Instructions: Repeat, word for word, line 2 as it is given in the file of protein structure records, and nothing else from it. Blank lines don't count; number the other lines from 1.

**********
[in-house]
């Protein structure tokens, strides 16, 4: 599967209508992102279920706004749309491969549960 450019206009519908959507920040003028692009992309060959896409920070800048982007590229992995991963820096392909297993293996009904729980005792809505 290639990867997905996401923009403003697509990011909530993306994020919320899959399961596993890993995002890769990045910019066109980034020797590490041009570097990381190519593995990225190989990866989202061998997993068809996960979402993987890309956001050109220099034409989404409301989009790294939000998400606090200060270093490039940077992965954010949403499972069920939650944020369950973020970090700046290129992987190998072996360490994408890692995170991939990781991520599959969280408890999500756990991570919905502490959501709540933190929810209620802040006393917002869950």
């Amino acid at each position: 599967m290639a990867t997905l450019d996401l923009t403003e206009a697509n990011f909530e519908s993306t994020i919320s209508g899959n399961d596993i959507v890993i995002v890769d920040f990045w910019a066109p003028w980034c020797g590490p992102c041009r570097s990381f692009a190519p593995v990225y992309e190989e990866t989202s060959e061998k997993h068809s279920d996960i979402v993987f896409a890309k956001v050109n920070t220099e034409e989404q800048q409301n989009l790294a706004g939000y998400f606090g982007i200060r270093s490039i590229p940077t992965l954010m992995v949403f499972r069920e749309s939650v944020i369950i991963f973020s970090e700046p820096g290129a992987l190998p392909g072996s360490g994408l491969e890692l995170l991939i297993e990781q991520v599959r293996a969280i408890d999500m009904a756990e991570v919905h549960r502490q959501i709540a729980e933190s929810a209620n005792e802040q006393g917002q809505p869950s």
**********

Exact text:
């Protein structure tokens, strides 16, 4: 599967209508992102279920706004749309491969549960 450019206009519908959507920040003028692009992309060959896409920070800048982007590229992995991963820096392909297993293996009904729980005792809505 290639990867997905996401923009403003697509990011909530993306994020919320899959399961596993890993995002890769990045910019066109980034020797590490041009570097990381190519593995990225190989990866989202061998997993068809996960979402993987890309956001050109220099034409989404409301989009790294939000998400606090200060270093490039940077992965954010949403499972069920939650944020369950973020970090700046290129992987190998072996360490994408890692995170991939990781991520599959969280408890999500756990991570919905502490959501709540933190929810209620802040006393917002869950």